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I'm not a cooking expert so I'm not exactly sure what the notation means. I always thought that turkey was a much leaner meat than beef. So if turkey is labeled as 85% lean, does that mean it has the same fat content as 85% lean beef? If so, does that mean that the fat percentage is simply higher than that of turkey in general?

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Yes.

"85% lean" means that 15% is fat... regardless of the type of meat.

"95% lean" means that 5% is fat...

Much of ground turkey is made from turkey breast, which is naturally nearly fat free, which is why it's often sold as "99% fat free", meaning there's only 1% fat.

The turkey that's 85% lean is usually dark meat - legs and thighs - which are significantly higher in fat than the breast meat. This is generally standard for most (if not all) fowl.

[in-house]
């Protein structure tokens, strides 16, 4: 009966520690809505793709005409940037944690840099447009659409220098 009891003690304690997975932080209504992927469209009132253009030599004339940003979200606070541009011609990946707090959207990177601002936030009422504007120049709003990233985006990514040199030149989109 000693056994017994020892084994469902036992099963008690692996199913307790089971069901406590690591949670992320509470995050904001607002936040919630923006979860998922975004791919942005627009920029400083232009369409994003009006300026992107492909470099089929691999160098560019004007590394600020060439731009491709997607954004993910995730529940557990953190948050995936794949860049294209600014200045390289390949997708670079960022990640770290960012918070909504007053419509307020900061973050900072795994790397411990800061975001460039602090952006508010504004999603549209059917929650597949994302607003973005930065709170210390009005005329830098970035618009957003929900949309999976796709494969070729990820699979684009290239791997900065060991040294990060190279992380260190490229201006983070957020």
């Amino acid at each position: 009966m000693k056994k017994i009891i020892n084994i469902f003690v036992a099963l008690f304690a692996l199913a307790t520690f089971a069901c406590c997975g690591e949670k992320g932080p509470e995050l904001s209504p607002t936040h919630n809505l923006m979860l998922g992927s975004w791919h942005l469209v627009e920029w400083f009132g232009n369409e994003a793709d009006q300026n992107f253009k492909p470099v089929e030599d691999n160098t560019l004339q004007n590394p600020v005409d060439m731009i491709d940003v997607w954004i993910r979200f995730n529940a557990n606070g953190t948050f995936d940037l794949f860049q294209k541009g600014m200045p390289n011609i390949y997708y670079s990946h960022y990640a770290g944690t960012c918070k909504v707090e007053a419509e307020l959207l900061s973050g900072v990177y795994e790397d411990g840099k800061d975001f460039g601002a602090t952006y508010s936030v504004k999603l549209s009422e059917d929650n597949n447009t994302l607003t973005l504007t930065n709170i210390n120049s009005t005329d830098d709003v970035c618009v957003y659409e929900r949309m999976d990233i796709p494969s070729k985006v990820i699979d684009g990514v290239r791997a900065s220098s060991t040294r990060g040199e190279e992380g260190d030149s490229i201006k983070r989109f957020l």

Here's some numbers:

Ounce for ounce, white turkey breast meat trumps dark meat, calorically speaking. Per 3 ounces, opting for white meat over dark will save you 45 calories and 6 grams of saturated fat: 115 calories and 0 grams of saturated fat versus 160 calories and 2 grams of saturated fat, respectively.

In general, sources tend to say that dark meat is more flavorful and more moist, which is generally true of higher-fat proteins.

Beef doesn't have as many sections that are similarly lacking in fat and ground beef is often made from trimmings from all sorts of parts of the cow, not just one part.

As a note, I regularly see ground beef as low as 70% lean (this is the lowest it can be - as stated by USDA law)... but I've never seen turkey lower than 85%, that I can think of.

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